Guy Fieri is no chef. Sure, the blonde-haired, Steve Harwell-looking 49-year-old might be best known for filling his face on a variety of television shows – the most famous being the immensely popular Diners, Drive-Ins And Dives (Triple D, for those in the know). But saying that Fieri’s appeal lies solely in what he bakes and binges on would be rather like claiming it’s only worth checking out the statue of David cause the dude’s got a pretty good six-pack. Fieri’s appeal goes beyond the food he has spent years introducing his viewers to; his fans’ love is deeper than that.
And so it goes for a whole range of chefs, from Gordon Ramsay to Julia Child to Marco Pierre White. These figures have an almost cultish following around them; a kind of aura that attracts fine diners and gustatory philistines alike. But why? Why should we care what some random in a TV kitchen cooks up? Why should we tune in to watch some English tosser with a couple of Michelin Stars under his belt scream at a roomful of nervous trainees? Where’s the fun in that?
It’s not like this is a particularly new phenomenon, either. The cult of the celebrity chef may be more pervasive now than ever before in history, but that doesn’t mean it’s a modern invention. History is littered with celebrity chefs, most notably Bartolomeo Scappi, a 17th century foodologist who provided the world with the first known picture of a fork, not to mention a bevy of cheese recipes (parmesan was his favourite; he called it the best cheese on earth, which, like, probably.)
Of course, celebrity chefs underwent a massive transformation with the advent of television. As soon as they could be seen, the skill no longer lay solely in their recipes, or the extent of their knowledge. The key, suddenly, was being personable; smiling broadly for the cameras, and connecting with each and every one of the people tuning in to watch. It wasn’t enough to cook up exotic dishes, or impart handy know-hows: you had to have panache.
What celebrity chefs do, and do well, is tell a story.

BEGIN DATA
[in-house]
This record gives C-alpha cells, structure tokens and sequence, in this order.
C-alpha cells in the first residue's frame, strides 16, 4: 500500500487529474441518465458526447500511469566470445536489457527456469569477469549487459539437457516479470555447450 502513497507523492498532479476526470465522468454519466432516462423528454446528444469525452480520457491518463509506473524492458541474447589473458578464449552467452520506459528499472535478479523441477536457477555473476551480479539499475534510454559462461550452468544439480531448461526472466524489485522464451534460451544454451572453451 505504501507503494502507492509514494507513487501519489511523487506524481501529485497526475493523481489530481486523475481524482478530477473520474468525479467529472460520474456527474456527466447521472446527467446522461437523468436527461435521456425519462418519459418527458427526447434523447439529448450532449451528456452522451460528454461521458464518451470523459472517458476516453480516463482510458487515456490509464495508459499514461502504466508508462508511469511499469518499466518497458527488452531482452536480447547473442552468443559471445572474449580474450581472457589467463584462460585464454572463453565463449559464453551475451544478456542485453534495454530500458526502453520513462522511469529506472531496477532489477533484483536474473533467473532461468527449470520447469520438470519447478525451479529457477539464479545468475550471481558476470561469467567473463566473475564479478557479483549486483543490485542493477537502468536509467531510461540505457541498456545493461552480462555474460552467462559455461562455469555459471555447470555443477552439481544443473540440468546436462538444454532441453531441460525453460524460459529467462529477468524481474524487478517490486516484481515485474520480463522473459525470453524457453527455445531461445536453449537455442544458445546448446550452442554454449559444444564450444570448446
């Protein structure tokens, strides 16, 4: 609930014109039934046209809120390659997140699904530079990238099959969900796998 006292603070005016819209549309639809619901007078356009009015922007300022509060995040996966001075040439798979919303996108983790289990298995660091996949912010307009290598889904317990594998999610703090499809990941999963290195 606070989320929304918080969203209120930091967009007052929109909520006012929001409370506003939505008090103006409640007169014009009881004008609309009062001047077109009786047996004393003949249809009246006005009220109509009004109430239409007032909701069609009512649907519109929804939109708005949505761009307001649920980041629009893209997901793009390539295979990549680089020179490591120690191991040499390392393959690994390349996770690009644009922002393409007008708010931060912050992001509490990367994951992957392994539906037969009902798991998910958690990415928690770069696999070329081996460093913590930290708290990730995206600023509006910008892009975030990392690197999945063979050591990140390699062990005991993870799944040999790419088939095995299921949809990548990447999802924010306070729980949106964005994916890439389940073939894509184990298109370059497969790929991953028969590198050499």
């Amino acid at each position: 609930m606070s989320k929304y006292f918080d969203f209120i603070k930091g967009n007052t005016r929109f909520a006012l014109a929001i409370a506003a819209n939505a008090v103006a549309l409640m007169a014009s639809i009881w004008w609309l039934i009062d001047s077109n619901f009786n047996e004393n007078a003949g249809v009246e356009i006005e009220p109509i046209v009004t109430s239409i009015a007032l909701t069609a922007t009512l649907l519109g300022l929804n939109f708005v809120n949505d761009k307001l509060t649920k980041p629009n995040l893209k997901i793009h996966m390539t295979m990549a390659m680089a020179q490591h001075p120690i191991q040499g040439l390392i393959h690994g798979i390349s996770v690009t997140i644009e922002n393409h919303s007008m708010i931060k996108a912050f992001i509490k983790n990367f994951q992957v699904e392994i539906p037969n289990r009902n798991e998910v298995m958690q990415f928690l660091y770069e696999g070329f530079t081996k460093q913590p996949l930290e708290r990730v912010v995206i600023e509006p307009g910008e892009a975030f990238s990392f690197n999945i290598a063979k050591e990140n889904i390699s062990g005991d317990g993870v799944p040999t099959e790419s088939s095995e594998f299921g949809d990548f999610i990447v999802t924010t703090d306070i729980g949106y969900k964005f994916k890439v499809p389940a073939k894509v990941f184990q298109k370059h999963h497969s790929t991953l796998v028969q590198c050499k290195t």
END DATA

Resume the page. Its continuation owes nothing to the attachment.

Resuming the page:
Which, to their credit, a lot of the modern era’s celebrity chefs had in buckets. Julia Child, famous for her very first cookbook, Mastering The Art Of French Cooking, was a stunningly hypnotic onscreen presence: kind yet commanding, she earned the respect of households across the US with 1963’s The French Chef, one of the nation’s very first cooking programs.
And that’s not to mention the UK’s Fanny Cradock, who, though steelier than Child, had a magnetism to her, too. That is, she did, until she trashed her own career by brutally dressing down a homecooked meal prepared by housewife Gwen Troake in an incident of televised viciousness so unsettling one critic described it as a meeting between “Bambi and Cruella DeVille.”
In some ways, Cradock was actually a trailblazer. She might never have worked in television again after she pretended to gag while chowing down on a dessert made by the world’s sweetest housewife, but her style of unforgiving, oddly enthralling arrogance has been endlessly copied and co-opted. After all, Gordon Ramsay might be the first name you think of when you picture a ranting, sweaty chef, but he ripped off most of what he knows from both Cradock and Marco Pierre White, the one-time youngest ever recipient of Michelin stars and a foul-mouth figure of fury who would famously storm out of the kitchen and ask restaurant guests to leave if they dared send anything back for recooking.
Some have memorably softened that harshness: Anthony Bourdain, perhaps one of the most interesting television chefs still onscreen, is certainly brusque, but he’s not cruel or confrontational. As he travels the world in his show A Cook’s Tour, frequently throwing himself into harsh, unforgiving cities suspicious of his camera, he tries to peek deeper into the societies he finds himself mired in – albeit with the kind of resolve and remove that might have made Cradock proud.
All culinary shows follow a very strict formula. Which, after all, is what makes them so damn comforting.
And that’s the thing. Every one of our contemporary chefs has their precedents. Folks like Jamie Oliver might want to seem as though they are reshaping the mould, or throwing viewers down a new and exciting rabbit hole, but all culinary shows follow a very strict formula. Which, after all, is what makes them so damn comforting.
What celebrity chefs do, and do well, is tell a story. A cooking show is framed by a narrative the same way that anything else on your television is, from advertisements to beloved dramas. Just because cooking shows lay claim to reality, it doesn’t mean we should treat them any differently to a new episode of Game Of Thrones or House Of Cards.
In all cases, the aim is entertainment, and in all cases, cults of personality are utilised to achieve that goal. You’re meant to care about Bourdain and Oliver and Pierre White the same way you are meant to care for Sansa Stark, and for the same reason: because these are complicated human beings reduced to trackable, traceable, sympathetic motives. And that won’t change even as the medium does. While Youtubers like TheReportOfTheWeek and Sean Evans of Hot Ones might seem like they are changing the game, they are merely parts of a greater machine; prophets espousing a story we just keep eating up.